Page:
Mirror, mirror on the ball, who has the best exhibition of them all?
In his 17th solo exhibition “Proliferation,” the sculptor continues to explore his favorite geometrical figure in diverse configurations and shapes.
While the sphere clusters coated in blue musters thoughts of grapes and the reddish balls sparkle like Christmas ornaments, it’s not hard to associate Shin’s pale gray and dark red foamy creations to something a little more ominous.
“I don’t think cancer centers will really like these, especially given the title ‘proliferation,’” Shin mused Tuesday during a press tour at Gallery Woong in Jongno District, central Seoul, where the exhibition is being held.
But these spheres are far from malicious. In fact, Shin says he intended to symbolize the different communities within Korean society through the spheres in hopes that they would overcome their differences and harmonize.
“You have to respect the other groups within society to earn respect for yourself. There are both larger and smaller spheres in my works, but they are in harmony. We need to be generous and understand each other to reach that kind of harmony in real life.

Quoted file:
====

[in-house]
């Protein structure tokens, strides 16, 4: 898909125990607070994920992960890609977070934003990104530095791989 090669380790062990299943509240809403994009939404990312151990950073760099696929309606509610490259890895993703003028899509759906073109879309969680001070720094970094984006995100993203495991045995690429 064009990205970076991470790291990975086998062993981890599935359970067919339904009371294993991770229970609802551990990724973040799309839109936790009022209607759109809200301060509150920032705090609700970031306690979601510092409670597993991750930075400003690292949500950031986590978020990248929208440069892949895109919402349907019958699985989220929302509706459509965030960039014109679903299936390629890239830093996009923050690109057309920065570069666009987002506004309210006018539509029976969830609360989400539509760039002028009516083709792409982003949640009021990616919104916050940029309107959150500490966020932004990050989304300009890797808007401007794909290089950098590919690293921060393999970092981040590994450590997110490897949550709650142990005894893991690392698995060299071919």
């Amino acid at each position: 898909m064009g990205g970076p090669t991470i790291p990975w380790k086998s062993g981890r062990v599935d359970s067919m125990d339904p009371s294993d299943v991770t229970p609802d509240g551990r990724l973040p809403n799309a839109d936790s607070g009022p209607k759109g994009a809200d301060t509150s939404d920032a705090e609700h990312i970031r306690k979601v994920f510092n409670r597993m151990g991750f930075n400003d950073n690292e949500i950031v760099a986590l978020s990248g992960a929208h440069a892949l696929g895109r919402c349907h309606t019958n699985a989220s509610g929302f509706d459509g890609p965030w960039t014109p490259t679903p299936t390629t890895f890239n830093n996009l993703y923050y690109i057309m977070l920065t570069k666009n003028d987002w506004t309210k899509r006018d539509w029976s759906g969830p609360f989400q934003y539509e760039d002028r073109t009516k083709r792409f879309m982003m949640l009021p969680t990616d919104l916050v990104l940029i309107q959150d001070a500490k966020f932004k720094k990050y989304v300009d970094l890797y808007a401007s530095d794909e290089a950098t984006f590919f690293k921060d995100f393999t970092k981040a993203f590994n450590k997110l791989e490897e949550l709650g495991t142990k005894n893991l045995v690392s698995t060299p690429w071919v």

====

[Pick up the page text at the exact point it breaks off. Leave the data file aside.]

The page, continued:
“I usually refer to my spheres as ‘dream clusters,’ in the hope of signalling something optimistic,” Shin said.
More than anything, what seems to be at the center of the works at “Proliferation” is balance.
“Spheres are organisms that contain both yin and yang. It’s a perfect shape that doesn’t have a top or bottom, nor left or right,” he added.
Balance is not only important for the works aesthetically, but physically as well.
An average-sized work weighs around 14 kilograms (31 pounds), but the spheres, crafted in stainless steel and hollow on the inside, are supported delicately on a thin pole or dangle from hooks on the ceiling.
Such a technique comes after years of practice, Shin says. Previously, his spheres were displayed on the ground.
Another important change for this series is that the works have reflective coatings so visitors can see themselves on the works.
“I wanted my works to be a little more friendly to the audience. If in the past they only interacted with viewers, now the audience is inside the works themselves.”
BY KIM EUN-JIN [firstname.lastname@example.org]
The exhibition runs through Saturday. Hours are from 10 a.m. to 6 p.m. Entry is free.
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